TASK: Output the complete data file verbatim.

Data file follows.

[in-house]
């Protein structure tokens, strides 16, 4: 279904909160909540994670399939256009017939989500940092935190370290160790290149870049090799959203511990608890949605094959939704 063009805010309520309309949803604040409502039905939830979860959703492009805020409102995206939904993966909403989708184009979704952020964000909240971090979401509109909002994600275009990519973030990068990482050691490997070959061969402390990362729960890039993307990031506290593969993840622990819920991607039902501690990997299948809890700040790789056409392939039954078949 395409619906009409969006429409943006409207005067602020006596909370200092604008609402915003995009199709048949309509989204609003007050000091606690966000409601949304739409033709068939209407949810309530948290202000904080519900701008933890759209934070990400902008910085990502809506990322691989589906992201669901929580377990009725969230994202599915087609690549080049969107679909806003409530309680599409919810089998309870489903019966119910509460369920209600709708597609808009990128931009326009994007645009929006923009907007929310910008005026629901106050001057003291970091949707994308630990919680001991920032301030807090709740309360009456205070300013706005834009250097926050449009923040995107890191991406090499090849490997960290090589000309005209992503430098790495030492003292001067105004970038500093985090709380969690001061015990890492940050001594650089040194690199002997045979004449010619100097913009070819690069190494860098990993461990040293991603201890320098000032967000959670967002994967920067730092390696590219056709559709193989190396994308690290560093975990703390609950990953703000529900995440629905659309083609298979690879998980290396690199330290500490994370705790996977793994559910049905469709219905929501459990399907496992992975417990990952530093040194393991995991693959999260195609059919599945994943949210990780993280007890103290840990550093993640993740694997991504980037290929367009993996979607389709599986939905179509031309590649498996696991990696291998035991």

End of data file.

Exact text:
[in-house]
């Protein structure tokens, strides 16, 4: 279904909160909540994670399939256009017939989500940092935190370290160790290149870049090799959203511990608890949605094959939704 063009805010309520309309949803604040409502039905939830979860959703492009805020409102995206939904993966909403989708184009979704952020964000909240971090979401509109909002994600275009990519973030990068990482050691490997070959061969402390990362729960890039993307990031506290593969993840622990819920991607039902501690990997299948809890700040790789056409392939039954078949 395409619906009409969006429409943006409207005067602020006596909370200092604008609402915003995009199709048949309509989204609003007050000091606690966000409601949304739409033709068939209407949810309530948290202000904080519900701008933890759209934070990400902008910085990502809506990322691989589906992201669901929580377990009725969230994202599915087609690549080049969107679909806003409530309680599409919810089998309870489903019966119910509460369920209600709708597609808009990128931009326009994007645009929006923009907007929310910008005026629901106050001057003291970091949707994308630990919680001991920032301030807090709740309360009456205070300013706005834009250097926050449009923040995107890191991406090499090849490997960290090589000309005209992503430098790495030492003292001067105004970038500093985090709380969690001061015990890492940050001594650089040194690199002997045979004449010619100097913009070819690069190494860098990993461990040293991603201890320098000032967000959670967002994967920067730092390696590219056709559709193989190396994308690290560093975990703390609950990953703000529900995440629905659309083609298979690879998980290396690199330290500490994370705790996977793994559910049905469709219905929501459990399907496992992975417990990952530093040194393991995991693959999260195609059919599945994943949210990780993280007890103290840990550093993640993740694997991504980037290929367009993996979607389709599986939905179509031309590649498996696991990696291998035991």